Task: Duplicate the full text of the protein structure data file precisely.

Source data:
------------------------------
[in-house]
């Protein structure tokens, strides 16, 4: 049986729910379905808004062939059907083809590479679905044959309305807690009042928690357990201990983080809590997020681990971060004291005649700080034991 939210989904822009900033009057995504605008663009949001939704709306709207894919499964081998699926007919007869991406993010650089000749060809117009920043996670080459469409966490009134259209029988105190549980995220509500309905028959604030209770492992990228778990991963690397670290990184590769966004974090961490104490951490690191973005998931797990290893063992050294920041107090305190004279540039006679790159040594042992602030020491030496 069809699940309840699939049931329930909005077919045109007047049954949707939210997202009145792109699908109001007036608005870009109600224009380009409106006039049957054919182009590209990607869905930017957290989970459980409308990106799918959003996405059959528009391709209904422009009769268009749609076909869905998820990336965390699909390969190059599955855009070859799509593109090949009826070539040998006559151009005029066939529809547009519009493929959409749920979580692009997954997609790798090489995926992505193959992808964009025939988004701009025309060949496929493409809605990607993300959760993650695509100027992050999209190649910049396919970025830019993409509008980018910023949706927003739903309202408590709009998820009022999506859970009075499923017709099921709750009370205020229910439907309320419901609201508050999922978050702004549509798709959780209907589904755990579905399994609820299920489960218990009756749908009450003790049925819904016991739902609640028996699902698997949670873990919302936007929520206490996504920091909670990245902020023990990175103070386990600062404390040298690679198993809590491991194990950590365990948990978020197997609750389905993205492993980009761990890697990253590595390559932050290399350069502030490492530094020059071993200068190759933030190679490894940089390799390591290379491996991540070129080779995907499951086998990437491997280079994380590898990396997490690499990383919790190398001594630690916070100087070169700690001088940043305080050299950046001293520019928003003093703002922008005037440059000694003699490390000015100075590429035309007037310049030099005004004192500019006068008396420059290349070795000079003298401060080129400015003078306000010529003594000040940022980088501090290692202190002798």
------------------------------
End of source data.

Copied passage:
[in-house]
């Protein structure tokens, strides 16, 4: 049986729910379905808004062939059907083809590479679905044959309305807690009042928690357990201990983080809590997020681990971060004291005649700080034991 939210989904822009900033009057995504605008663009949001939704709306709207894919499964081998699926007919007869991406993010650089000749060809117009920043996670080459469409966490009134259209029988105190549980995220509500309905028959604030209770492992990228778990991963690397670290990184590769966004974090961490104490951490690191973005998931797990290893063992050294920041107090305190004279540039006679790159040594042992602030020491030496 069809699940309840699939049931329930909005077919045109007047049954949707939210997202009145792109699908109001007036608005870009109600224009380009409106006039049957054919182009590209990607869905930017957290989970459980409308990106799918959003996405059959528009391709209904422009009769268009749609076909869905998820990336965390699909390969190059599955855009070859799509593109090949009826070539040998006559151009005029066939529809547009519009493929959409749920979580692009997954997609790798090489995926992505193959992808964009025939988004701009025309060949496929493409809605990607993300959760993650695509100027992050999209190649910049396919970025830019993409509008980018910023949706927003739903309202408590709009998820009022999506859970009075499923017709099921709750009370205020229910439907309320419901609201508050999922978050702004549509798709959780209907589904755990579905399994609820299920489960218990009756749908009450003790049925819904016991739902609640028996699902698997949670873990919302936007929520206490996504920091909670990245902020023990990175103070386990600062404390040298690679198993809590491991194990950590365990948990978020197997609750389905993205492993980009761990890697990253590595390559932050290399350069502030490492530094020059071993200068190759933030190679490894940089390799390591290379491996991540070129080779995907499951086998990437491997280079994380590898990396997490690499990383919790190398001594630690916070100087070169700690001088940043305080050299950046001293520019928003003093703002922008005037440059000694003699490390000015100075590429035309007037310049030099005004004192500019006068008396420059290349070795000079003298401060080129400015003078306000010529003594000040940022980088501090290692202190002798």